So, how do you start thinking about this aspect of your home?

Exercise #2 is to do more reading to learn about design features/principles for your home.  Here’s a place to start (if your house was built before 1960ish:  An Overview of 20th Century House Styles from Antique Home Style.

Another way to find information, once you’ve identified the style of your house (Craftsman, Tudor, Cape Cod, etc.), is to put that search term into Google and see what comes up.

Some other search terms you might want to attach to your house style (particularly if there’s lots of information on it):

  • homes
  • style
  • decorating
  • design
  • philosophy

Another route to go is searching for the history of specific rooms.  Kitchens, for example, have changed tremendously over time. If you’ve got questions about what to do with your kitchen, you might search “kitchen design history” and see what  you find. (Interesting stuff!) Think of this as a treasure hunt. Follow links and see where they take you.

Step 3:  Decide how true to its origins you want to be

Once you’ve got a good idea of what your home is (and was intended to be), you need to think about how true to its origins you want remain. We’ve got some thoughts about that, and about the whole idea of “updating” a home.

Seems to us that everything in home design/decor falls out of favor when it’s about 10 years old.  When it’s around 15-20 years old, it’s likely to be considered not just outdated, but “hideous.” That would be why both of us hated split-levels when we were young adults looking to buy our first  homes. Everyone hated them then.

Get far enough out, though (around a good 40 years), and those “hideous” homes are suddenly retro cool. (That’s why we predict that the split-level is a house whose time is about to come.)

split-level home with extended roofline

We love this house in our neighborhood--but neither of us would have looked twice at it 20 years ago.

Problem is, if we’re updating every 10 years or so, by the time the house is old enough to be cool it’s likely been stripped of many of its desirable original features. What’s the solution?

split-level living room with brick fireplace

We love the windows that flank our upstairs fireplace--they're made from wavy-gold glass we see all over our neighborhood. We're positive our front door used to have the same glass, but it's long gone. Because these are the only windows in the whole house like this, they seem a bit out of place.

We’re not here to tell you the answer to that, as we think the answer can vary. We will point you to a post and comment thread on the earlier-mentioned Retro Renovation site, which you can find here, which provides tons of food for thought on the question of home renovation.

While we don’t think there’s one right answer to this question, we do think a house can go all kinds of wrong if you make choices that are really out of character for it. Case in point:  our house.

grandma-decorated dining room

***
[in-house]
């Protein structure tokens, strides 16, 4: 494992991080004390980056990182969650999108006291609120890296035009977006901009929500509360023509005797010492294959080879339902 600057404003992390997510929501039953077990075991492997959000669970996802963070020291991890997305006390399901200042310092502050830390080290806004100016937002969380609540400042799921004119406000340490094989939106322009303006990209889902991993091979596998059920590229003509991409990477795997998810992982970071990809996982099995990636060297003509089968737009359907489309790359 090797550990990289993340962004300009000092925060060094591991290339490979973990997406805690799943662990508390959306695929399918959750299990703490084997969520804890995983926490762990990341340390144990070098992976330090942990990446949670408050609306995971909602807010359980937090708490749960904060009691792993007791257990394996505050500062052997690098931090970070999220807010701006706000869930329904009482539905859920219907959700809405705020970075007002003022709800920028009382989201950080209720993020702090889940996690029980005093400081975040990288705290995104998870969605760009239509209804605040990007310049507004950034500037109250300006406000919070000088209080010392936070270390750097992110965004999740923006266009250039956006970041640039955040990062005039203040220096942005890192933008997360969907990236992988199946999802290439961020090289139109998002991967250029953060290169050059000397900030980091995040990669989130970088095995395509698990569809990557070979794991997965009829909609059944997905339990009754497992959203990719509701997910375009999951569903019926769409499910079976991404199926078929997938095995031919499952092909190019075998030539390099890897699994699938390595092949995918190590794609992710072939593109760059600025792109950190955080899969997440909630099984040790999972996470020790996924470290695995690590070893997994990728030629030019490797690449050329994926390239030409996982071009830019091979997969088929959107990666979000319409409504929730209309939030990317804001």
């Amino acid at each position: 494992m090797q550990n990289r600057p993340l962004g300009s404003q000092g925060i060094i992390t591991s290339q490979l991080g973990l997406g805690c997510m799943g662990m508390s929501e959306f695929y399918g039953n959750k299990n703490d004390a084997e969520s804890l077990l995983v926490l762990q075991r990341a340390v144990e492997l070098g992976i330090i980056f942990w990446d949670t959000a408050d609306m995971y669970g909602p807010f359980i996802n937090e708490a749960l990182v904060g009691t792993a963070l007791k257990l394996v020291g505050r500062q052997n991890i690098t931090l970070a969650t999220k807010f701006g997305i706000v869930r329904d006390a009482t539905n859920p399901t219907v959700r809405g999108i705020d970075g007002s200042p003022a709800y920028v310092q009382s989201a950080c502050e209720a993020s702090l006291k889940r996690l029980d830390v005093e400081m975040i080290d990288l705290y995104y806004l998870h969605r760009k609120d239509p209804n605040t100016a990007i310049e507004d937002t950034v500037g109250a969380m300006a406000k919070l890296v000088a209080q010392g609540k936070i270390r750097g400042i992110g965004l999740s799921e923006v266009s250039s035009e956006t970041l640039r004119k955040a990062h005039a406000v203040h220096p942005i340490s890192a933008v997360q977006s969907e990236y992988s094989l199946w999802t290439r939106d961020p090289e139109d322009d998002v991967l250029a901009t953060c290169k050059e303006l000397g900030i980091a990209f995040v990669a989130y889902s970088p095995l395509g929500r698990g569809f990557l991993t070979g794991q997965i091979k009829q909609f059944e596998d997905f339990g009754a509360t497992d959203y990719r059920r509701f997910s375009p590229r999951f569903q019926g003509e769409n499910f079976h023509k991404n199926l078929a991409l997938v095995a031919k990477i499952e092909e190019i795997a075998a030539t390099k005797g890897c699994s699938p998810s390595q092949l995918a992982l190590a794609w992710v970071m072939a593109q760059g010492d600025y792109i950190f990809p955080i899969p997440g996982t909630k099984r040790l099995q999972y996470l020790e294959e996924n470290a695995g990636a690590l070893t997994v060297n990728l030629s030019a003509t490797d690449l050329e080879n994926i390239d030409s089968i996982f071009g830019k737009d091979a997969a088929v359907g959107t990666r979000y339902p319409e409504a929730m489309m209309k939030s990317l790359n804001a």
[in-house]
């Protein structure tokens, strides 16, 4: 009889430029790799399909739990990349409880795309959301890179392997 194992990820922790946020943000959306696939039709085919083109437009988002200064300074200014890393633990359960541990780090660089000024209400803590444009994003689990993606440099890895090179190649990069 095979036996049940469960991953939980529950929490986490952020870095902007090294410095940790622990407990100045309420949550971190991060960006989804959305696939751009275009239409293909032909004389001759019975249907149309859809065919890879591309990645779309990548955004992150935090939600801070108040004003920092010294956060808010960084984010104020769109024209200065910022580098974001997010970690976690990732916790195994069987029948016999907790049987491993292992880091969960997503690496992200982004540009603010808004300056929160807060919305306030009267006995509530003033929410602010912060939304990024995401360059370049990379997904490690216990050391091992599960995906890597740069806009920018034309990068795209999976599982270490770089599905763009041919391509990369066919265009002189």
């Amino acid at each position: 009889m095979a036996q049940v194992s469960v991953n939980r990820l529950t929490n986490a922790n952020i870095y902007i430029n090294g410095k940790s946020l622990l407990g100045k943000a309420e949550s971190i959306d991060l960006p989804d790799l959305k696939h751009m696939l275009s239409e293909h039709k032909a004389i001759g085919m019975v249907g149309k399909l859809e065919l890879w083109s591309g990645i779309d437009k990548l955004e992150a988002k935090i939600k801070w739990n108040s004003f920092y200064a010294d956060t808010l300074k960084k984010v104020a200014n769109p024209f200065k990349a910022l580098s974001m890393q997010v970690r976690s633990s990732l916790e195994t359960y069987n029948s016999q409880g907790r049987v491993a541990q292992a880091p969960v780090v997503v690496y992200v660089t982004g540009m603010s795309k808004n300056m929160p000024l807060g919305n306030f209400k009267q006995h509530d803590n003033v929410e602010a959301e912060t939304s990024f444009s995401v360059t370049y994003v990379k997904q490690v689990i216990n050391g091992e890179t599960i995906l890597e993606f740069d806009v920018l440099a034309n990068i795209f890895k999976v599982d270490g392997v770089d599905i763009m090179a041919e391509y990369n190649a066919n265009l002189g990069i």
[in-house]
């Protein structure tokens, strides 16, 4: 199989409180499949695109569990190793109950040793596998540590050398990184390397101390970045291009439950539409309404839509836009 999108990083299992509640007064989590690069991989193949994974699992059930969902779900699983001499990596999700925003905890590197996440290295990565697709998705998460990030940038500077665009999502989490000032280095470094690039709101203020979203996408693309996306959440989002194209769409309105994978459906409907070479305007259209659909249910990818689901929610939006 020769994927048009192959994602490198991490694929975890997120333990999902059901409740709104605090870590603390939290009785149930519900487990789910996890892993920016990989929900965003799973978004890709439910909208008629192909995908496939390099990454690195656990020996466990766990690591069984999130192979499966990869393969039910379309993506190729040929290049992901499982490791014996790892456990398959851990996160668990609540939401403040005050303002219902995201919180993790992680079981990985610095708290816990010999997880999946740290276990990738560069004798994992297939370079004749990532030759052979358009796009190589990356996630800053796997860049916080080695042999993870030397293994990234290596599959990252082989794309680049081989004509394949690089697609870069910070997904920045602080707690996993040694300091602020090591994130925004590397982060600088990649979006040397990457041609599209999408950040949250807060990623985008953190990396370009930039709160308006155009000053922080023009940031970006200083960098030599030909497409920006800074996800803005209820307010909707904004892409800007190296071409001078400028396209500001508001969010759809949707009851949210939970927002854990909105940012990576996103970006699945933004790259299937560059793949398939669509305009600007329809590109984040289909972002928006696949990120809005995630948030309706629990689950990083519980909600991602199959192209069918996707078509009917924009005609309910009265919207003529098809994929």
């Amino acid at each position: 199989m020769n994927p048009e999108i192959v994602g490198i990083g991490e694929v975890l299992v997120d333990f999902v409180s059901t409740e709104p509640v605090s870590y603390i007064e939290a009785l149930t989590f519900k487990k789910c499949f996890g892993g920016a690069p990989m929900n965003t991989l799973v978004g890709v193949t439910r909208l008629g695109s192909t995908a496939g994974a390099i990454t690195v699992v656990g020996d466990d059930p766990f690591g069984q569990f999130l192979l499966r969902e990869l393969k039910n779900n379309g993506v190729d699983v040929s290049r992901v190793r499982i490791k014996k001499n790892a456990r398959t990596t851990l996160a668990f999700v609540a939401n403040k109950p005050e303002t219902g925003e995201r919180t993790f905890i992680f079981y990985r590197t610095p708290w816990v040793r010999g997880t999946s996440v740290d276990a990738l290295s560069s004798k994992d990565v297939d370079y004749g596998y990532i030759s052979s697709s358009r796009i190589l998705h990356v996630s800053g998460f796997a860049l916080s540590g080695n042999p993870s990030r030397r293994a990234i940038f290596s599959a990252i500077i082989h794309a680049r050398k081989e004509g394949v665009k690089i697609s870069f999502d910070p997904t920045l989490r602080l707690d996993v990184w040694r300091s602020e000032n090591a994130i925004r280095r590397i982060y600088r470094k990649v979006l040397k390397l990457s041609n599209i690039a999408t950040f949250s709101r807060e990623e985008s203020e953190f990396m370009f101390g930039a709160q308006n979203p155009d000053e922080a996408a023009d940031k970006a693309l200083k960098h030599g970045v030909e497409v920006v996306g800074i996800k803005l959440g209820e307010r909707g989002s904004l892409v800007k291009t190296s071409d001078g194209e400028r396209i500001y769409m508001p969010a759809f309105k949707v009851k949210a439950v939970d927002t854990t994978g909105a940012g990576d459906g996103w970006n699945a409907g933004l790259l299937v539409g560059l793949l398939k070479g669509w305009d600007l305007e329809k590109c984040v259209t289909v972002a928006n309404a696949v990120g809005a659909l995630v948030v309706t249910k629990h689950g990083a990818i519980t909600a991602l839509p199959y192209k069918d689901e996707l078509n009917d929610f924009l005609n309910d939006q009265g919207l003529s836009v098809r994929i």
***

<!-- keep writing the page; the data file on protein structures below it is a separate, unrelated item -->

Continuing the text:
Our dining room before we bought the house.

brass and glass light fixture

A close-up of the dining room light and heavily-textured, faux-stucco ceiling.










At some point, our house was “updated” with features we associate with McMansions:  brass fixtures and door handles, brass/glass lights, “designer” paint colors (in mint and sage green), valances over all the windows, a front door with feminine, floral etched glass.

Perhaps these choices would look good in a different home (say, a true McMansion), but we think they register far too elegant for a modest, pedestrian split-entry home. To us, they just don’t work–not because they are “dated,” but because they don’t really fit the house’s unpretentious, working-class roots.

split-level dining room turned into a library

This is what the same space looks like today. Still have the ceiling, but have ditched the thick carpet and window treatments, and we've swapped out the brass/glass light fixture for one from the 70s. We're working on the wall color and on getting rid of the plastic mini-blinds.

As we’re making changes to remove those elements that seem out of character, we’re thinking continually about the line we’re walking between the house’s heritage and today’s ideas about design. Right now, the house probably feels worse than when we started because we’ve got some real mixing going on.

Our kitchen with many of its remaining design challenges.

Our kitchen poses some real challenges for us. We swapped out 90s vinyl floors for cork that feels more in keeping with its ’70s vintage (and we’ve since painted that long wall, which you can see here), but this space has major “updates” we don’t want want to replace–because the pieces are functional and would be expensive to swap out. (Discarding perfectly good old stuff for expensive new stuff would definitely violate some of our personal design principles.)

Those cabinets are white MDF–hard to paint and don’t look at all like the original cabinets (in the garage). We’re guessing the tile counters were installed when the cabinets were sometime in the 90s. We know we want to replace the light fixtures in here, too (have two brass/glass “boob” lights in addition to the chandelier), but aren’t sure what will both complement the ones we’ve already installed (you can read more about that here) and not look weirdly out-of-place with the cabinets and tile.

Are we saying you can’t mix anything up?

Of course not! I guess we are saying you need to mix carefully and thoughtfully, though. Just this week on Apartment Therapy, we saw a home with an interesting mix of Craftsman and contemporary, which you can look at here.

home from Apartment Therapy

This is the Fleet family home, via Apartment Therapy. (Access it through link in the text above.)

We think this house works because most of the things that would have come with the house (doors, windows, faucets, light fixtures) are true to its original style. The modern touches come primarily through the furniture and textiles.

Step 3 is easier said than done, and we think it takes awhile, especially if your house has been updated at various times. To figure out where that line between original and contemporary is for you, we think you’ve got to play around with figuring out what you like (you can find some ideas for doing that here) and you’ve got to figure out what your personal design principles are.  That’s the topic of our next installment in the series, which we hope to post sometime next week.

In the meantime…

We’d love to hear about your house. What kind is it?  What were houses all about back when it was built? And if you’ve got an older house, how do you walk the line between old and new?